Are you a nervous rider? Ever afraid of going on a roller coaster because you’re worred about an accident? You’re not alone!
Accidents at major theme parks are extremely rare, which is why when they do happen, they’re all over the news. The tragic incident at ICON Park in December 2022 was covered incessantly by news outlets, and many began to question if the attractions they’d grown up riding or gone on a million times without thinking are really safe. Even when accidents are due to unsafe Guest behavior, it can still cause a lot of anxiety in riders.
USA Today recently published a story where they called in experts to weigh in on the safety of rides and crunch the numbers on exactly how common theme park accidents are – and they’ve found that due to media sensationalization, accidents are far less common and far less serious than some people would think.
For example, according to the National Safety Council’s 2021 safety report for the International Association of Amusement Parks and Attractions (IAAPA), there were an estimated 130 serious (meaning fatalities or immediate hospitalizations) ride-related injuries reported that year. Compare that to the 42,915 people killed in motor vehicle accidents that same year, according to National Highway Traffic Safety Administration.
IAAPA estimates that this means the odds of being seriously injured on a theme park attraction are 1 in 15.5 million.
Safety is at the forefront of every theme park ride design concept and is a top priority for ride engineers and designers alike. IAAPA holds strict standards when it comes to attraction safety and regulation. “The ASTM (American Society for Testing and Materials) standards prescribe very detailed G-force levels that have to be achieved in order for a ride to be considered safe,” says Jim Seay, president and owner of Premier Rides. Premier Rides designs and manufactures attractions for major parks like Universal Studios, SeaWorld, and Six Flags.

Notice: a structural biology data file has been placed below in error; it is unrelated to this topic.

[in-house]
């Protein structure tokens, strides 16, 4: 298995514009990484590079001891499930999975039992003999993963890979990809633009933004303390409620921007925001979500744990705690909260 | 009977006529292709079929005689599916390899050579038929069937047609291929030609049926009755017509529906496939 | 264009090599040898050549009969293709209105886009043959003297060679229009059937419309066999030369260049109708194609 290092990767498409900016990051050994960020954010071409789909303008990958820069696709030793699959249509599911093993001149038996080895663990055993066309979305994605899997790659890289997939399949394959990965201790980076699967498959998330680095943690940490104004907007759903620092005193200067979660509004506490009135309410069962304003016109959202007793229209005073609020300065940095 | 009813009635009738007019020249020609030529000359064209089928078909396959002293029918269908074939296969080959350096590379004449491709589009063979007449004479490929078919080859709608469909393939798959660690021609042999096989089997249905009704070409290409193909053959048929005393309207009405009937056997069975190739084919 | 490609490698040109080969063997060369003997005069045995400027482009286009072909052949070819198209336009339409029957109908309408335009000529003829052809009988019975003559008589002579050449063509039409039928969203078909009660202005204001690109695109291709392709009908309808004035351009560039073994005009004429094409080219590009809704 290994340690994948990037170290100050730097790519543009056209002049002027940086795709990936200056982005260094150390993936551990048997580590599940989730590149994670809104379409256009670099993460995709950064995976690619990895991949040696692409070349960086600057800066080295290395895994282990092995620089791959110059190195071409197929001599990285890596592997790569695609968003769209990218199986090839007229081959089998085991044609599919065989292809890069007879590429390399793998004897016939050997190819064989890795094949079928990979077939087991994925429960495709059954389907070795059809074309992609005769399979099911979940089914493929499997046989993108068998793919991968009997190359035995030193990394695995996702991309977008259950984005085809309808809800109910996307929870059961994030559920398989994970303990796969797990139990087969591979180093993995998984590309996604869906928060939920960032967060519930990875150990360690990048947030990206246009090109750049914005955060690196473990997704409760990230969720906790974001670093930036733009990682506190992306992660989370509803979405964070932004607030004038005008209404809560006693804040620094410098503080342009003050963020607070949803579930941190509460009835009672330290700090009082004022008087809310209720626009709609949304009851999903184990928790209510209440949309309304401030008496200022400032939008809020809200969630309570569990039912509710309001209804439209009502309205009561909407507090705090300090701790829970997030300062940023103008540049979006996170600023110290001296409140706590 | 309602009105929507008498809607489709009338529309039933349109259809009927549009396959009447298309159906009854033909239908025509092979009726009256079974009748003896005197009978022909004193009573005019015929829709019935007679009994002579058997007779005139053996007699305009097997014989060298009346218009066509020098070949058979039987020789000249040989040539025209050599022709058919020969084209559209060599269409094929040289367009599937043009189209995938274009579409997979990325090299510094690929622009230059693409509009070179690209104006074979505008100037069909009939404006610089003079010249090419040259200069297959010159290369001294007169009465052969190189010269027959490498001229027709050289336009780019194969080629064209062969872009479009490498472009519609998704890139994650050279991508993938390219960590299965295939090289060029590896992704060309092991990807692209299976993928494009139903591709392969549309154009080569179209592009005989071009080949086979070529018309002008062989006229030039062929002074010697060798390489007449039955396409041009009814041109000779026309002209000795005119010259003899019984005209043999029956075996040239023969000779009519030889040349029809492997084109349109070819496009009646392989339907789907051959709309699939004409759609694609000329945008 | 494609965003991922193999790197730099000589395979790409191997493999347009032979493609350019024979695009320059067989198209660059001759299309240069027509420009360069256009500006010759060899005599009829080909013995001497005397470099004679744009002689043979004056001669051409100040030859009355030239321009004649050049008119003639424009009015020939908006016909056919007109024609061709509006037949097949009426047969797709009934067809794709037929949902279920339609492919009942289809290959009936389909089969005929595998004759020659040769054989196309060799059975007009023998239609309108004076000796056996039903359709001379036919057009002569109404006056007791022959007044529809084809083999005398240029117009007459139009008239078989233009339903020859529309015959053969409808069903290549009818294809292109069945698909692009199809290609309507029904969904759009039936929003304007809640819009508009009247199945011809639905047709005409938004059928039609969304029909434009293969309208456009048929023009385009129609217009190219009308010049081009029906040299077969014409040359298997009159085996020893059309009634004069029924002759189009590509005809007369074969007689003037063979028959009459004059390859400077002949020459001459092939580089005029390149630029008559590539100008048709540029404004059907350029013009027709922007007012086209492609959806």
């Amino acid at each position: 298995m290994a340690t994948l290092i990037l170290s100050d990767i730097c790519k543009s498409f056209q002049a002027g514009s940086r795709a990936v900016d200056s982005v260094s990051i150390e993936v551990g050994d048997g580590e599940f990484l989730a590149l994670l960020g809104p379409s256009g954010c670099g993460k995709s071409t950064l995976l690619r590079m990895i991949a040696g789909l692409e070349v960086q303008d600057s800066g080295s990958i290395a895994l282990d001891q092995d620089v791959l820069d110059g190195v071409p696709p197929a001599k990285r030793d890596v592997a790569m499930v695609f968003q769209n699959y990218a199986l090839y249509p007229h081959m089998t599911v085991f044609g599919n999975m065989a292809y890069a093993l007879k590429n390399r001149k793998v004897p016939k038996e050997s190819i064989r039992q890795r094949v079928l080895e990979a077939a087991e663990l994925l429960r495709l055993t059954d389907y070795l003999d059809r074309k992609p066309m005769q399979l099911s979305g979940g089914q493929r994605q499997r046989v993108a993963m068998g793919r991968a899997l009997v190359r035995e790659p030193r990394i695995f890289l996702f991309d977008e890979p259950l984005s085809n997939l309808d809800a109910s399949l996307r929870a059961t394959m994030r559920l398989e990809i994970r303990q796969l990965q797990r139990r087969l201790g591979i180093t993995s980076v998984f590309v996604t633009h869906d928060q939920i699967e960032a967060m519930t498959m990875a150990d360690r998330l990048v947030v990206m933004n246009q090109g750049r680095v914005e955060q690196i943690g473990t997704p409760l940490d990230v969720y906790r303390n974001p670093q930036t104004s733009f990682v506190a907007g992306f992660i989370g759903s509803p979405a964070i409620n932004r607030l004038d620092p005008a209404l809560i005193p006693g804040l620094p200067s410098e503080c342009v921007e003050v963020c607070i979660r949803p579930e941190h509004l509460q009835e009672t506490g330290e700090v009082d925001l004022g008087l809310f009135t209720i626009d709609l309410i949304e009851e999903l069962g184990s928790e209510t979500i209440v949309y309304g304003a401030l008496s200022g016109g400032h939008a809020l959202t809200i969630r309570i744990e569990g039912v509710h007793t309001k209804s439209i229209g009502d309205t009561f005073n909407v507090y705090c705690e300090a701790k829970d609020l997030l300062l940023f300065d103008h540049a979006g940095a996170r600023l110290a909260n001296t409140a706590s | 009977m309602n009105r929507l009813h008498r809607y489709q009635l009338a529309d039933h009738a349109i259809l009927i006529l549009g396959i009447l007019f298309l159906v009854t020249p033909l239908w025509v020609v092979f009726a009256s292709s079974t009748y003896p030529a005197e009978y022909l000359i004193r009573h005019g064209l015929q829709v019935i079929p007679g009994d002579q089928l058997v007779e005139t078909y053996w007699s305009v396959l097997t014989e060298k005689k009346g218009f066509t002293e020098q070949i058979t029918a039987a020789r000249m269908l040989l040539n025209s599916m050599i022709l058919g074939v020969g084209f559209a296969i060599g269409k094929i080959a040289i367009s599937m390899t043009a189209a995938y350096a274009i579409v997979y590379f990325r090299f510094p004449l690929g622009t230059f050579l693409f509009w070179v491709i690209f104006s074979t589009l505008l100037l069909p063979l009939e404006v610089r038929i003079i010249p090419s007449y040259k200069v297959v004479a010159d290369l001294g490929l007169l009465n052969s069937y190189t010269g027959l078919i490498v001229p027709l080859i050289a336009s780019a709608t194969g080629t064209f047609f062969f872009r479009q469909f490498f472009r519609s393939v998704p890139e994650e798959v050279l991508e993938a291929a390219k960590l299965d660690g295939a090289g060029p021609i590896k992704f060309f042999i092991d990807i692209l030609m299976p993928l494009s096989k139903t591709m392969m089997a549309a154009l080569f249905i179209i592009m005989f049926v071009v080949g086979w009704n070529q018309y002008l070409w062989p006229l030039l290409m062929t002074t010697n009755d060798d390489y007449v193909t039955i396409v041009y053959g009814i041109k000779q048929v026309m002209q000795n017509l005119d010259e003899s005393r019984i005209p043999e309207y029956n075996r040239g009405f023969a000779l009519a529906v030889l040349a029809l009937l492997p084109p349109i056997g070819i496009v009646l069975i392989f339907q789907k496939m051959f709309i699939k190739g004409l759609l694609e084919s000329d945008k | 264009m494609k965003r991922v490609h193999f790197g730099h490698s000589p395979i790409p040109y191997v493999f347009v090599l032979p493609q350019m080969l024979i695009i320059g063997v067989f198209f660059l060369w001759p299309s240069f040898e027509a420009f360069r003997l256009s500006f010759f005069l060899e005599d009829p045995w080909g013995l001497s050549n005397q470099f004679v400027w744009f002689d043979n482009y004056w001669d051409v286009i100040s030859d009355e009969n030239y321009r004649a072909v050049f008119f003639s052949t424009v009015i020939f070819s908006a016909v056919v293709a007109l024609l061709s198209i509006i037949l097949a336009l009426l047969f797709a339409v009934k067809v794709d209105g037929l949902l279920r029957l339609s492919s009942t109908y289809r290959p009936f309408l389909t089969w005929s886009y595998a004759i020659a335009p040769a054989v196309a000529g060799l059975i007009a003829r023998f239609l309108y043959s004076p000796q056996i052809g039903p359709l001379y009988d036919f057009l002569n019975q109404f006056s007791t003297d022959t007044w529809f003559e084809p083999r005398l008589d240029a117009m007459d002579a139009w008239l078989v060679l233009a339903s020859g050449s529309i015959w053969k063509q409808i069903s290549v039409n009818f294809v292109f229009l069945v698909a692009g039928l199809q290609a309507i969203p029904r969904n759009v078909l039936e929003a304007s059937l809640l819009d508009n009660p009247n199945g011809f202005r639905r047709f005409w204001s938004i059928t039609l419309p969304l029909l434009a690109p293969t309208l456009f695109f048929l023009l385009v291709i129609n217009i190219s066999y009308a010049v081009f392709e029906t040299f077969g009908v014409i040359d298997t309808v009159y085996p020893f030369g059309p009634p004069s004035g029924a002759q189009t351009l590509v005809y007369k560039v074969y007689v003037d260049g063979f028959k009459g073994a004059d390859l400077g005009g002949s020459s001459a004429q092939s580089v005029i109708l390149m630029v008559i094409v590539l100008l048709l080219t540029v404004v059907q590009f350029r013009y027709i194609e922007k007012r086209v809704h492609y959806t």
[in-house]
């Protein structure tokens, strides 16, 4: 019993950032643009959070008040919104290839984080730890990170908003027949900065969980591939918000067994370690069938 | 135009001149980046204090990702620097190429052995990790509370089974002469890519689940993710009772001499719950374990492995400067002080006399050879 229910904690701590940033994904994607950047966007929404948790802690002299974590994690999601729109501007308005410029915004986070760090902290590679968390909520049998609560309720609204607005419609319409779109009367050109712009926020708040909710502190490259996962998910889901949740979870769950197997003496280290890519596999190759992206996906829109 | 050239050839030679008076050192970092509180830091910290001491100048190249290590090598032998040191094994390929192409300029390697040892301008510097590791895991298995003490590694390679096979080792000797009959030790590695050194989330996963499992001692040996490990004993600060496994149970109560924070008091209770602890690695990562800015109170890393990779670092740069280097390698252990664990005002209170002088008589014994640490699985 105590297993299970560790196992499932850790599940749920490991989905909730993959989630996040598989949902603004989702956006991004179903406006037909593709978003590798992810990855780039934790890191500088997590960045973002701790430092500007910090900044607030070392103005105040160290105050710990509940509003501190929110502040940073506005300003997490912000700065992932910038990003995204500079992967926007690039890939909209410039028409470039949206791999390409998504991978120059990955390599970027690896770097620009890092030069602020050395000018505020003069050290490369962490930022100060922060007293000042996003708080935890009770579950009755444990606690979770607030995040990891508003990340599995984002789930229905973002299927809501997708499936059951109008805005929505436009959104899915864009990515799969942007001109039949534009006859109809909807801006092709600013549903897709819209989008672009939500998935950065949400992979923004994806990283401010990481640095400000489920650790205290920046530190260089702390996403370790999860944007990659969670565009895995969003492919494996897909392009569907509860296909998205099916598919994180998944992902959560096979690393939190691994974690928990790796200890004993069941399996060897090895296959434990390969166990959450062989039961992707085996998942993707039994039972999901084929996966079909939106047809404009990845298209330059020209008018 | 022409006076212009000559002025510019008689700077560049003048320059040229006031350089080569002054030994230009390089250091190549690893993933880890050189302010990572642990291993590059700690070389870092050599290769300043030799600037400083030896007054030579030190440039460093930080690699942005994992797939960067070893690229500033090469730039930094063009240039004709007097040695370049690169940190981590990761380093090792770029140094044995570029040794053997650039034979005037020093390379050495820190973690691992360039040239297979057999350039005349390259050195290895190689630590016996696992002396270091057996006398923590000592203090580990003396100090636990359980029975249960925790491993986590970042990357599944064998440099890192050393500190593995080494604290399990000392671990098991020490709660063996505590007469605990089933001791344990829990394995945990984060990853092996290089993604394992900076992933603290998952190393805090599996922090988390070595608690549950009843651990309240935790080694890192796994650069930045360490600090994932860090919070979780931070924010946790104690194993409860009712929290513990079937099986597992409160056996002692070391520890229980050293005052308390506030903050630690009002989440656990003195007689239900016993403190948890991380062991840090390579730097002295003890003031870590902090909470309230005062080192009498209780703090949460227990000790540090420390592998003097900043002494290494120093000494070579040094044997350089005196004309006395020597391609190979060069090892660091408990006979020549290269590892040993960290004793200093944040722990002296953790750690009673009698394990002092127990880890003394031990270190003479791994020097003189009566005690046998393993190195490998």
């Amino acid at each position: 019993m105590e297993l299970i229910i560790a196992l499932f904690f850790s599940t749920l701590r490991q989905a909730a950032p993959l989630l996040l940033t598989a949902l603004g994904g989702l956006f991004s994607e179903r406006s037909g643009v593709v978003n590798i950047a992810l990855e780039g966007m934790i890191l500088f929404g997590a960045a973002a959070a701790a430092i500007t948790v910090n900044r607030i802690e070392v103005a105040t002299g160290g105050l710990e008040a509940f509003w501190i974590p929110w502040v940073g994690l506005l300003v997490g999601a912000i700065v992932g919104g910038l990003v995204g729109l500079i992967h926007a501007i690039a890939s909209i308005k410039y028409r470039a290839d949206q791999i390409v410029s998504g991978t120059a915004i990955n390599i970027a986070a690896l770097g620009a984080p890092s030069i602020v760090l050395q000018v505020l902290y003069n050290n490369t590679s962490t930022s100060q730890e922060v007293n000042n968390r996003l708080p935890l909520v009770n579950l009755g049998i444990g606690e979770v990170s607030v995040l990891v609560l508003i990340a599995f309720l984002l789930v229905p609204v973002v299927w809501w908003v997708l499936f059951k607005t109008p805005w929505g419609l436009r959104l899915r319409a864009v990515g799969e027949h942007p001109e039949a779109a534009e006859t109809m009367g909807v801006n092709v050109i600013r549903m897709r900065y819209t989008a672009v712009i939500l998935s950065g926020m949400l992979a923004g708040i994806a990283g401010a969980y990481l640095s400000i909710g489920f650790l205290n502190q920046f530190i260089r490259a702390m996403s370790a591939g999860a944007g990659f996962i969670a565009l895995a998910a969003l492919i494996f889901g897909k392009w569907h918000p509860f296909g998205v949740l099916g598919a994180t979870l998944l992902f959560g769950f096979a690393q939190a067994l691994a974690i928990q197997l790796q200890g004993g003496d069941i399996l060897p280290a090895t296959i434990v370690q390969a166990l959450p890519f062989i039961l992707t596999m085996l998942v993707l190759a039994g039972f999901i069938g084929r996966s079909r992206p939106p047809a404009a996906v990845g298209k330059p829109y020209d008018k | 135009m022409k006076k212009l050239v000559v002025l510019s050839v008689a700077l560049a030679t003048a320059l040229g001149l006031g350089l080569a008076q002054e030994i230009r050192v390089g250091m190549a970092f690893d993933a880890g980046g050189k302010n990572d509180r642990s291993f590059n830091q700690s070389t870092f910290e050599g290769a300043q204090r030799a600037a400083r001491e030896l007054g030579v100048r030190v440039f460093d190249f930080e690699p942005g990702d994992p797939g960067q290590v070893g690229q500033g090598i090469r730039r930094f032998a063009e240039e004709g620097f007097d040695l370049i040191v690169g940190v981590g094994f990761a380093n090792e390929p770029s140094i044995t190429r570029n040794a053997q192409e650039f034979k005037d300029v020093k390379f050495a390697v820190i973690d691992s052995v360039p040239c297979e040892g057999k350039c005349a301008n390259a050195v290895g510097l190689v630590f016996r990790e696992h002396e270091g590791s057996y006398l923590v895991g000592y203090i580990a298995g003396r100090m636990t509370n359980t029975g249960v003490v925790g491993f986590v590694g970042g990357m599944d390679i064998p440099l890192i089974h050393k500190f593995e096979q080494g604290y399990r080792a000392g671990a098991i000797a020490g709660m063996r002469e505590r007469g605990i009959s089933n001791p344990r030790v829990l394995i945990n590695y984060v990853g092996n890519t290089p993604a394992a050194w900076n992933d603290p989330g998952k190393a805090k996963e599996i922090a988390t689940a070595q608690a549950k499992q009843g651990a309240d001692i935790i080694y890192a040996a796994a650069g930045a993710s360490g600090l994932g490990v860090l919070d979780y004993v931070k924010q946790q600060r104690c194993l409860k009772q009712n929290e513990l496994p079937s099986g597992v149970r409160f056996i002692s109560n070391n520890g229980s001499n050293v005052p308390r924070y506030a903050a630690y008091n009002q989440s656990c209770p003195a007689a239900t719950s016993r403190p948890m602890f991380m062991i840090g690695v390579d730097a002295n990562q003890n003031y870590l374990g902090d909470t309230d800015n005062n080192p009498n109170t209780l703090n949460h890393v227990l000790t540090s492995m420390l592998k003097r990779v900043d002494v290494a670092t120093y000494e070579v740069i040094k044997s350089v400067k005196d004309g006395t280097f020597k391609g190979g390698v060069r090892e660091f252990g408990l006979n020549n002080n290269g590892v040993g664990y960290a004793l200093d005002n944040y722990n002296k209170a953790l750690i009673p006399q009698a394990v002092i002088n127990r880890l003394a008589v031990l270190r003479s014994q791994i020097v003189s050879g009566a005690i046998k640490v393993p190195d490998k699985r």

Rides go through extensive safety testing before a single person gets to ride them, and testing continues even after the ride is open. According to Seay, rides are tested every operating day, alongside separate weekly and monthly inspections for various things. When a ride closes temporarily or stops mid-ride, it’s usually a good sign, meaning the safety systems in place are working and detecting that something isn’t right.
On the rare occasion that an accident occurs, ride manufacturers, the Park, and state authorities will work together to find the cause. Mechanical failures actually usually make up the smallest portion of incidents, with a lot of accidents chalked up to human error or unsafe behavior.
Therefore, to stay safe on a ride, the best thing you can do is follow the rules. Pay attention to the posted signs about riding with certain medical conditions or pregnancies. Don’t try to stuff your child’s shoes to hit a height requirement. Don’t follow viral hacks that tell you to unlatch your safety restraint for a more thrilling ride. Stow your loose articles. Those rules are in place for your safety, and following them will ensure you have a safe and amazing ride!